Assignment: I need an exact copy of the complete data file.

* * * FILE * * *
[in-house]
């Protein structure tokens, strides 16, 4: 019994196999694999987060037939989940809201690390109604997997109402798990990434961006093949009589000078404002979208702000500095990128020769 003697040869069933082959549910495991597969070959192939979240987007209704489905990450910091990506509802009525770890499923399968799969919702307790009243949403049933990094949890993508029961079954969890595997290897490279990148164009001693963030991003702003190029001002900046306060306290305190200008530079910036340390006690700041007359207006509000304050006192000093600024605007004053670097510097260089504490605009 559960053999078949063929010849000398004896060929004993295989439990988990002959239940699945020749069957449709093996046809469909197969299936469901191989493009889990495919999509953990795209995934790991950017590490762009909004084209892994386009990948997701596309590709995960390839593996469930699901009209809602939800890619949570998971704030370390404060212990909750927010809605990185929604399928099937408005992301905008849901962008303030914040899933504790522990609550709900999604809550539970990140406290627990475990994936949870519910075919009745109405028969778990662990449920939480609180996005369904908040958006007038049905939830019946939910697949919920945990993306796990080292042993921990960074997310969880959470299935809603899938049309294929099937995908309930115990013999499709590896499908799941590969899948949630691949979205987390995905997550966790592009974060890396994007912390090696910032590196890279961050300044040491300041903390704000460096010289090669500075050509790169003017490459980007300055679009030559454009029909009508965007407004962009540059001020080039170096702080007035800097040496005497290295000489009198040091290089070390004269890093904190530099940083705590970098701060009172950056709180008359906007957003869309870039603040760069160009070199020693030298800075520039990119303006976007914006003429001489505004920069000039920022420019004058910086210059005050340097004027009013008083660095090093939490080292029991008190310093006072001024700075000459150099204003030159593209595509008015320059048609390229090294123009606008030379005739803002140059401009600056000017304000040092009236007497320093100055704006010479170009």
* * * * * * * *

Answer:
[in-house]
């Protein structure tokens, strides 16, 4: 019994196999694999987060037939989940809201690390109604997997109402798990990434961006093949009589000078404002979208702000500095990128020769 003697040869069933082959549910495991597969070959192939979240987007209704489905990450910091990506509802009525770890499923399968799969919702307790009243949403049933990094949890993508029961079954969890595997290897490279990148164009001693963030991003702003190029001002900046306060306290305190200008530079910036340390006690700041007359207006509000304050006192000093600024605007004053670097510097260089504490605009 559960053999078949063929010849000398004896060929004993295989439990988990002959239940699945020749069957449709093996046809469909197969299936469901191989493009889990495919999509953990795209995934790991950017590490762009909004084209892994386009990948997701596309590709995960390839593996469930699901009209809602939800890619949570998971704030370390404060212990909750927010809605990185929604399928099937408005992301905008849901962008303030914040899933504790522990609550709900999604809550539970990140406290627990475990994936949870519910075919009745109405028969778990662990449920939480609180996005369904908040958006007038049905939830019946939910697949919920945990993306796990080292042993921990960074997310969880959470299935809603899938049309294929099937995908309930115990013999499709590896499908799941590969899948949630691949979205987390995905997550966790592009974060890396994007912390090696910032590196890279961050300044040491300041903390704000460096010289090669500075050509790169003017490459980007300055679009030559454009029909009508965007407004962009540059001020080039170096702080007035800097040496005497290295000489009198040091290089070390004269890093904190530099940083705590970098701060009172950056709180008359906007957003869309870039603040760069160009070199020693030298800075520039990119303006976007914006003429001489505004920069000039920022420019004058910086210059005050340097004027009013008083660095090093939490080292029991008190310093006072001024700075000459150099204003030159593209595509008015320059048609390229090294123009606008030379005739803002140059401009600056000017304000040092009236007497320093100055704006010479170009």